The word Ingwaz seems a useful term, that I invented a few years ago, but haven't much used for emphasising that Romanticism is not a static-state of things; but a be-ing, a develop-ing, a perpetual becom-ing.
Ingwaz could be translated as 'process', or that word used instead - but I find that word to be too abstract and to have too many misleading connotations derived from physics. (Also there have been and are 'process theologies of Christianity that are Not what I mean.)
To be a Romantic is to engage in Ingway with respect to reality; that is, one rejects the objective and systematic account of external reality as primary; and begins the business of 're-imagining' it in personal experience.
But Ingwaz is not a means to an end but the end in itself; it does not aim at any final point because it is the participation in divine creation; and creation has no end. So, when applied to Christianity, Ingwaz is the grappling with given aspects - such as scripture, doctrine, creeds, institutions, morals; in order to appropriate them to the distinctive, here-and-now, living individual experience of the Christian.
To be Good, Ingwaz must - of course- be well-motivated; in brief it must be motivated by the desire for truth, beauty and virtue. It must Not, therefore, be motivated by (for example) the desire to adapt Christianity to one's own sexual or political desires, or to the desire for power or pleasure.
But this means that it is an error to look for any fixed and final statement from Ingwaz. It is to be judged on whether the practitioner is succeeding in vitalizing Christianity - firstly in himself, secondly in the reader or onlooker.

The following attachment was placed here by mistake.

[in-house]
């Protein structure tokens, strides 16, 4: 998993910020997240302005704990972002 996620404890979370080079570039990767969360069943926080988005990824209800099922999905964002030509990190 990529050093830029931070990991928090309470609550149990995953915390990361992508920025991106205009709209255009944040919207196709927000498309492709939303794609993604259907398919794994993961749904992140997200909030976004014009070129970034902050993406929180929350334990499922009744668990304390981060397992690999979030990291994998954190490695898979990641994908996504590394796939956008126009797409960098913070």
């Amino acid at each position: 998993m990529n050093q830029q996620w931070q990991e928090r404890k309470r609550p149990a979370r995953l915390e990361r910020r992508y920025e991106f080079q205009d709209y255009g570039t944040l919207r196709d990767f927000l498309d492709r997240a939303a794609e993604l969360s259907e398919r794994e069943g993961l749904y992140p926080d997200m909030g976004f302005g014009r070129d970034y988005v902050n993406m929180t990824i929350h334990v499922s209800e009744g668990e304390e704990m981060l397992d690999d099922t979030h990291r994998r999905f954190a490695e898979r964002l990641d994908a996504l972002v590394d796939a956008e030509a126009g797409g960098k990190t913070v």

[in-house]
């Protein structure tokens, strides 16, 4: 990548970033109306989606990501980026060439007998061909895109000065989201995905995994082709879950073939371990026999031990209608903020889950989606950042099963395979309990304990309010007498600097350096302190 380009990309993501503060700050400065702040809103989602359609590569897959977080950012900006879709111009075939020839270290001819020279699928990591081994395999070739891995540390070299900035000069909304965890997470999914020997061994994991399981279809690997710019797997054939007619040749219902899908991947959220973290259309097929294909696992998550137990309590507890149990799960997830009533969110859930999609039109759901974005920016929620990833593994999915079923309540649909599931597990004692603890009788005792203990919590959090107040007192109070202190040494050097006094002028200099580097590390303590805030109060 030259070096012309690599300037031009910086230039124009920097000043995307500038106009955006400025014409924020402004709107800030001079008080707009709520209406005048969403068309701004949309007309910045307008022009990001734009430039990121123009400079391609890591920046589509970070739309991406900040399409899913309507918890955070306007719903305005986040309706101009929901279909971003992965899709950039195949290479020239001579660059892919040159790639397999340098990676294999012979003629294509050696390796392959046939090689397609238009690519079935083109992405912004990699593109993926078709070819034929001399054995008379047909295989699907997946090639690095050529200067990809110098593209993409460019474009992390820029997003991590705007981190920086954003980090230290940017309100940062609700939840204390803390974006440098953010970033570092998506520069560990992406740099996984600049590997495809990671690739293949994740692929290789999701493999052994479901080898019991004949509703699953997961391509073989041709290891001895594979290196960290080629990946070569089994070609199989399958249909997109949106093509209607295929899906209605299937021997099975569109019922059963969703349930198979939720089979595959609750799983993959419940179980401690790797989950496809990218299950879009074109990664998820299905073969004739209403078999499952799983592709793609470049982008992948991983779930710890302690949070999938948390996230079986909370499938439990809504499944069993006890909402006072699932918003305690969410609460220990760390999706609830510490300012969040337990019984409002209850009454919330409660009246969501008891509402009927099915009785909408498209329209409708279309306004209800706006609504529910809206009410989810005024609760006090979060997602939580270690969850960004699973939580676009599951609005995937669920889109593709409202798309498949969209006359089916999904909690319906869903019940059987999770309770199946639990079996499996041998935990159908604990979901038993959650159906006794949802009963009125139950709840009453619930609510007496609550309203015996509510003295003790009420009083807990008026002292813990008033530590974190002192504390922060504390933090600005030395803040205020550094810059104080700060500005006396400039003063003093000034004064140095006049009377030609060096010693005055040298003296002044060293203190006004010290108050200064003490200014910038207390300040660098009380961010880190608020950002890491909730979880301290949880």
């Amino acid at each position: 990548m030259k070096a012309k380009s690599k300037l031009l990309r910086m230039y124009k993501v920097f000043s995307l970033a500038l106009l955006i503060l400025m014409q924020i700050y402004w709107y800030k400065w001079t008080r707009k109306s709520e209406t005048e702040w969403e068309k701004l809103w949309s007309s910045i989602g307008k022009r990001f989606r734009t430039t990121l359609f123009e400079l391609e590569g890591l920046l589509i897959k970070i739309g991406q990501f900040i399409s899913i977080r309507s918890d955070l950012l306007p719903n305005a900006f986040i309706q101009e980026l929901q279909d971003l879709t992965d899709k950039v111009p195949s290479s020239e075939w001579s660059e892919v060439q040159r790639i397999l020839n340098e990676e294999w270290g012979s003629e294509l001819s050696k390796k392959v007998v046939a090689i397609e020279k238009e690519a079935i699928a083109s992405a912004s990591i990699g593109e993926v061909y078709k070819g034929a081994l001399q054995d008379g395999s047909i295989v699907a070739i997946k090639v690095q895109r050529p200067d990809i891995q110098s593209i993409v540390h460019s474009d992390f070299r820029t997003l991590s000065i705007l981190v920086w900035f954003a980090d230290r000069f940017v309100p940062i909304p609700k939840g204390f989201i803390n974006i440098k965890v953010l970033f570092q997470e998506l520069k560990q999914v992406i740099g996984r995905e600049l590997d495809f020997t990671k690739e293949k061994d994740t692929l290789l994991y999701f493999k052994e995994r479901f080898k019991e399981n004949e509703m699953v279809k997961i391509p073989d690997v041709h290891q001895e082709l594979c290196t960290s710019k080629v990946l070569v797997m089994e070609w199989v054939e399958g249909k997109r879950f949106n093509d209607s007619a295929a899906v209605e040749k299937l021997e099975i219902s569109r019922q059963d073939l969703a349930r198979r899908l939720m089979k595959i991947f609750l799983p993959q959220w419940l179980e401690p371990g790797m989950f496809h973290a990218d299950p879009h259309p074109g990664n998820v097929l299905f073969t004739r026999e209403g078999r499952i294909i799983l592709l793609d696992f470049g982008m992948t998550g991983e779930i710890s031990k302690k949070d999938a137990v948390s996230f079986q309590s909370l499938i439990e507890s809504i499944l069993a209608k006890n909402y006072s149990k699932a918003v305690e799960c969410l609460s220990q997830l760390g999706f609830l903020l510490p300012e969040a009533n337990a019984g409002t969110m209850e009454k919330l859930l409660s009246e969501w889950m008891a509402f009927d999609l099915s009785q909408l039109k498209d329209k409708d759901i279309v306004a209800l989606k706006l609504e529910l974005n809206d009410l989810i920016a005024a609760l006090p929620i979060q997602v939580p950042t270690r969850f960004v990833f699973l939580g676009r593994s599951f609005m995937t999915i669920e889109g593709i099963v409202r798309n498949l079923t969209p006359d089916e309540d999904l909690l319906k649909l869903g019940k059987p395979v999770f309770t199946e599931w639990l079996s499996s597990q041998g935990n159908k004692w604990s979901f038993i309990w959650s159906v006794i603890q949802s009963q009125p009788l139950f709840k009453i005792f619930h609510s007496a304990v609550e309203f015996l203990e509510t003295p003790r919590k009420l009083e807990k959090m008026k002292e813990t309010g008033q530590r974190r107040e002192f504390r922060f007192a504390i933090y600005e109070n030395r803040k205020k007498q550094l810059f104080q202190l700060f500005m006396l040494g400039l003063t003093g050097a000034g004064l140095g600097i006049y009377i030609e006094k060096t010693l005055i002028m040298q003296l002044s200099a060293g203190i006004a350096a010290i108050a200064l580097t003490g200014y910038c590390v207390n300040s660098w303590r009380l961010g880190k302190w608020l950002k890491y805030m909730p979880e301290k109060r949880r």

This can be illustrated with poetry. For example William Blake in his Marriage of Heaven and Hell is engaged in Ingwaz. e.g.
In seed-time learn, in harvest teach, in winter enjoy.
Drive your cart and your plough over the bones of the dead.
The road of excess leads to the palace of wisdom.
Prudence is a rich ugly old maid courted by Incapacity.
He who desires, but acts not, breeds pestilence.
The cut worm forgives the plough.
Dip him in the river who loves water.
A fool sees not the same tree that a wise man sees.
He whose face gives no light shall never become a star.
Eternity is in love with the productions of time.
The busy bee has no time for sorrow.
The hours of folly are measured by the clock, but of wisdom no clock can measure.
All wholesome food is caught without a net or a trap.
Bring out number, weight, and measure in a year of dearth.
No bird soars too high if he soars with his own wings.
A dead body revenges not injuries.
The most sublime act is to set another before you.
If the fool would persist in his folly he would become wise.
Folly is the cloak of knavery.
Shame is Pride’s cloak.
Blake is engaged in an argument with himself, is hammering out partial statements from inner insights. He is making Christianity live for himself as he composes, for us as we read (assuming we are able to appreciate his work).
So long as we are satisfied with Blake's intent; to then extract dogmatic statements from Blake, and to evaluate him in terms of Christian orthodoxy is both crazy and ultimately self-destructive of real Christianity.
By my understanding, such attitudes from Christians have been a partial but significant cause of the demise of Christianity in the West; since they drive-out net-well-motivated creative Christians, often and tempt them into apostasy.
If we take Ingwaz as a correct description of Romanticism, we can find Romantic Christianity in some unlikely places; such as the early poetry of the Scottish poet Hugh MacDiarmid - who is better known as a highly political and materialist writer, a Communist and Scottish Nationalist who advocated permanent revolution; and who said many hostile things against Christianity generally, and specifically the Scottish Free Kirk brand of his upbringing.